Follow me on:
I was born in New York City on May 8, 1958, the third of four children born to Anthony Morley and Jane Augustine.
My parents moved to St. Louis when I was a baby. I attended the Webster College Experimental School in Webster Groves. When I was ten years old, we moved back to New York City where I attended P.S. 61 and learned poetry from the late Kenneth Koch, an experience that I wrote about for the Village Voice
. When I was 14, my parents divorced and I moved with my father to Minneapolis where I attended Marshall-University High School and played on the basketball team, which won the 1976 Class A championship. I went to college at Yale where I majored in American History.
My journalism career began with internships at Metropolis
, a weekly newspaper in Minneapolis: the Worthington Daily Globe
; the Minneapolis Tribune
, the Washington Post
, and Foreign Policy
magazine. In 1983, I landed my first full-time permanent job in journalism when Michael Kinsley hired me at Harpers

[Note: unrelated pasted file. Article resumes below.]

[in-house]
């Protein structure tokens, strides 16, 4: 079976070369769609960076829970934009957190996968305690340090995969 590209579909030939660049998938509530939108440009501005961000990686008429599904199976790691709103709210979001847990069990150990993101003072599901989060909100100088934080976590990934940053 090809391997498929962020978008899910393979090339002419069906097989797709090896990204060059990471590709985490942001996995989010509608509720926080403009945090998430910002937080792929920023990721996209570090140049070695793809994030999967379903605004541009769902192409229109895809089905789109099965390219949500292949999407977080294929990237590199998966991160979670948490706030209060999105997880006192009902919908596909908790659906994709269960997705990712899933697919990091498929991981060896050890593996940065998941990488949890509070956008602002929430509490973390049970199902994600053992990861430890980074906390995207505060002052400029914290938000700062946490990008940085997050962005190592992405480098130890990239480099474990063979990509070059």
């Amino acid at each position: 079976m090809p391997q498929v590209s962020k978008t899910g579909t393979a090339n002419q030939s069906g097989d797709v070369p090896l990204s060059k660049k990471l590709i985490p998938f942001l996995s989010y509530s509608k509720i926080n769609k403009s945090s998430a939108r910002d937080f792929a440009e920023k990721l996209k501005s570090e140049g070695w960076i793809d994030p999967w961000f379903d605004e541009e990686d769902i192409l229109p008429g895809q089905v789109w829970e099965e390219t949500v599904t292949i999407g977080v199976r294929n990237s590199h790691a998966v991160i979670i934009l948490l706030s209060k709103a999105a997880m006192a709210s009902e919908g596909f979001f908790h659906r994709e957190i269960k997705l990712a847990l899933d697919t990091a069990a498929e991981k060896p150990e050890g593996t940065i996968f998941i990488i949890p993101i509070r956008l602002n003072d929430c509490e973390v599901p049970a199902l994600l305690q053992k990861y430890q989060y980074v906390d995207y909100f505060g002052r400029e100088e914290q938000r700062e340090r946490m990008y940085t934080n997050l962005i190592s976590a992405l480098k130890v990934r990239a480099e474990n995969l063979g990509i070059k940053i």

. I followed Kinsley to the New Republic
, where I wrote, "I Was a Contra for the CIA," the the first definitive expose of the Agency's covert role in supporting Nicaraguan counterrevolutionaries in violation of a congressional prohibition. In 1987, I became Washington correspondent for the Nation
, where I covered the Iran-contra scandal and the War on Drugs. After a brief stint writing about music and politics for Spin, I returned to the Post
in 1992 as an assistant editor in Jodie Allen's Outlook Section, I spent eight years at the Post,
also working in the Metro and Style sections. In 2000 I moved to washingtonpost.com as World News Editor and as a columnist writing the World Opinion Roundup.
In 2007 I left the Post
to become editorial director of the non-profit Center for Independent Media (CIM), a network of six online news sites, including the Washington Independent
, Iowa Independent
, Michigan Messenger
, Minnesota Independent
, Colorado Independent
, and New Mexico Independent
In 2008, I published Our Man in Mexico: Winston Scott and the Hidden History of the CIA,
which was based on an 1996 article that I wrote for the Post Style section. After leaving CIM in 2009, I wrote Snow-Storm in August: Race and Unrest in Washington City 1835,
which was based on a 2005 article that I wrote for the Post Sunday magazine. Snow-Storm in August
was published by Nan Talese/Doubleday in July 2012.
I have taught at Boston University, Georgetown University, and the District of Columbia public schools.
I live in Washington, DC with my wife Teresa Arene.